The base of that offense since 1989 has kind of stayed the same. You know there's about five different pass plays, about five different kind of quick throwing stuff, and the screens and the run game. It really hasn't changed much over the years. It's all about tweaking things for your own personality and how you call it. What we try to do is come up with the plays we want to run and come up with a whole bunch of specific ways that we want to run those plays, so were not changing a whole bunch.

The thing with the players is that you get them to learn the offense and understand the offense. We're not going to stray very far from that because now all you're doing is teaching kids how to run it well. There are a lot of people out there and their playbook is so big that they are constantly trying to teach players new plays and what to do and how to do it and they don't get really good at it and the fundamentals of football.

GP: One area that is impressive is the option reads in the offense with the quarterback and the receivers and you rep it so that they are groomed to make the same reads together. That is an advantage when you are at that point.
Holgorsen: The biggest thing is getting everybody on the same page. It starts with coaches and getting all the coaches on the same page, and then it translates over to the players and once it translates over the them then they have to get on the same page.

The only way you can do that is by playing a lot of football. The more they are around each other and the more they play, no matter what the scheme, the better off they are going to be. It all starts with practice and it is a process, a long process. The more those guys can get out there and get on the same page, the more success you are going to have.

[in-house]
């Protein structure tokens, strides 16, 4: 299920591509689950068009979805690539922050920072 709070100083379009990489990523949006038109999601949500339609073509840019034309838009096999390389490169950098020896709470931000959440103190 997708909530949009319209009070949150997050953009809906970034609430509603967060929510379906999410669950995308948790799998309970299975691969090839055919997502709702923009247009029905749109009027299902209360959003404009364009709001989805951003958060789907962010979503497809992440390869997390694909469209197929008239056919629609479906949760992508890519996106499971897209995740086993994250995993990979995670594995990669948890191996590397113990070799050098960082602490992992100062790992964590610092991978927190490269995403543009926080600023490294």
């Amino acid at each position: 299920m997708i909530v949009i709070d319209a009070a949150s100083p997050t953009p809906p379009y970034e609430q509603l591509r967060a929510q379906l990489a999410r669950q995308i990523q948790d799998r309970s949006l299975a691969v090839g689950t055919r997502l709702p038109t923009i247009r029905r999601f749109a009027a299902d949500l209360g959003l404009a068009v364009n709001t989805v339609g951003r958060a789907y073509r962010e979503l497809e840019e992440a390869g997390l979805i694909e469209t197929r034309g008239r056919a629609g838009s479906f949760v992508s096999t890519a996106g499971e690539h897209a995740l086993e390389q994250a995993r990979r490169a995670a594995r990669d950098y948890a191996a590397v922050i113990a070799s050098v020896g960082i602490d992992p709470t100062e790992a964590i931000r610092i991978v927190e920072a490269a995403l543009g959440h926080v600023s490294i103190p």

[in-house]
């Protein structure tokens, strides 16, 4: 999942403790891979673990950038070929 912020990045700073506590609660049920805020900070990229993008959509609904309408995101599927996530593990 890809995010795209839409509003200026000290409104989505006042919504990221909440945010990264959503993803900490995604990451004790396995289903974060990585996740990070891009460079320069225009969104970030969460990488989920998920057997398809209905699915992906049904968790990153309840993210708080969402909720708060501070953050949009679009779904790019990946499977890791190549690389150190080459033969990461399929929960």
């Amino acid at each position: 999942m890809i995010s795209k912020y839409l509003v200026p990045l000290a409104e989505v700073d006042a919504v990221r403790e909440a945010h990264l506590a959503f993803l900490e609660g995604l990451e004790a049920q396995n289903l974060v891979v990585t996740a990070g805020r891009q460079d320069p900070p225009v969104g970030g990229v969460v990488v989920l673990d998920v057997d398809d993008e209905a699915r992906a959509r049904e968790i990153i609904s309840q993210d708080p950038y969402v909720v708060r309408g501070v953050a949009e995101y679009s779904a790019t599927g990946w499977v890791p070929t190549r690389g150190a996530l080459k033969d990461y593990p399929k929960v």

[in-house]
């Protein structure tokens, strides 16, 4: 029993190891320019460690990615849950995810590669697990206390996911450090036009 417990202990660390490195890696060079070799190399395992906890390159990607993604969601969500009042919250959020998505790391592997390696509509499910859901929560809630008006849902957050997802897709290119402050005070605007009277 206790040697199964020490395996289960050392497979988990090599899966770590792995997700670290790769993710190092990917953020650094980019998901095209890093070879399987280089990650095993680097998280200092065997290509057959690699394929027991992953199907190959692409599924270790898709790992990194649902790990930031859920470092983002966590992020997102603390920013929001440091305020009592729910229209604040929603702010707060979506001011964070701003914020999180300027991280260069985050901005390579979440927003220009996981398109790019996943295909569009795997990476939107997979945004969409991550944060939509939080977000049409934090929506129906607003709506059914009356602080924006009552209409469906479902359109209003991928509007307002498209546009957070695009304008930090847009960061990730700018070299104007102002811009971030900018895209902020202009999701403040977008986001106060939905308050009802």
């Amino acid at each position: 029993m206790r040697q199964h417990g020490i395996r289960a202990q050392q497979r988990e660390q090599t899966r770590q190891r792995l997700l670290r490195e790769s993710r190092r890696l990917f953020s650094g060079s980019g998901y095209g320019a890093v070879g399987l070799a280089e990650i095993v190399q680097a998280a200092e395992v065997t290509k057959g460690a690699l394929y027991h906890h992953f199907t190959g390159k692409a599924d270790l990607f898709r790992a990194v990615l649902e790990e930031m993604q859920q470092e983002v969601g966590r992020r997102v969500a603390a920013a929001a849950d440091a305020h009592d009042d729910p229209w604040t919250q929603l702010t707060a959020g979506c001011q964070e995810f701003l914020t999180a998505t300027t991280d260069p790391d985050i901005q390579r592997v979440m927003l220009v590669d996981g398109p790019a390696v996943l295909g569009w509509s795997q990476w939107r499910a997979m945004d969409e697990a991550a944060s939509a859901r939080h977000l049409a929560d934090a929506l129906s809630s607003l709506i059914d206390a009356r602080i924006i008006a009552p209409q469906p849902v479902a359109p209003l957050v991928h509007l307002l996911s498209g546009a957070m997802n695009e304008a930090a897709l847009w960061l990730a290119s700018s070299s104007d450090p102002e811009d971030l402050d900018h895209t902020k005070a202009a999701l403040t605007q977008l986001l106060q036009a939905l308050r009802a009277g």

GP: As you talked to Mike Gundy about this opportunity and about Oklahoma State, I know that you know some guys on this football staff. Did that help?
Holgorsen: I do and that played a big part in it. I've known Coach Gundy for a long time, as a player and a coach, and have a lot of respect for what he has accomplished as a football coach. Just have a lot of respect and familiarity with Joe DeForest from him being down in Houston. I got to know him pretty good. Working with Johnny Barr was a big thrill. Gunter Brewer is just a tremendous coach, a great football coach and tremendous person.

Joe Wickline's reputation proceeds him. He worked with Larry Fedora for a long time and Coach Fedora thinks the world of him. He says nothing but good things about Coach Wickline, so I'm really excited to work with him. He brings a certain degree of toughness to the offensive line which is really important but that is where it absolutely starts. If you are not any good up front then you don't have a chance to be really good at all.

Having a staff that is there played a big part in me joining the staff. It is just really exciting to get to work with a group like that.

GP: I spoke with Larry Fedora on Friday and he said that this was not just a good hire by Mike Gundy, but it was a great hire. Of course, I think Fedora was kind of glad to get you out of the league (C-USA). Didn't you guys at Houston put 700 (yards) on them this season?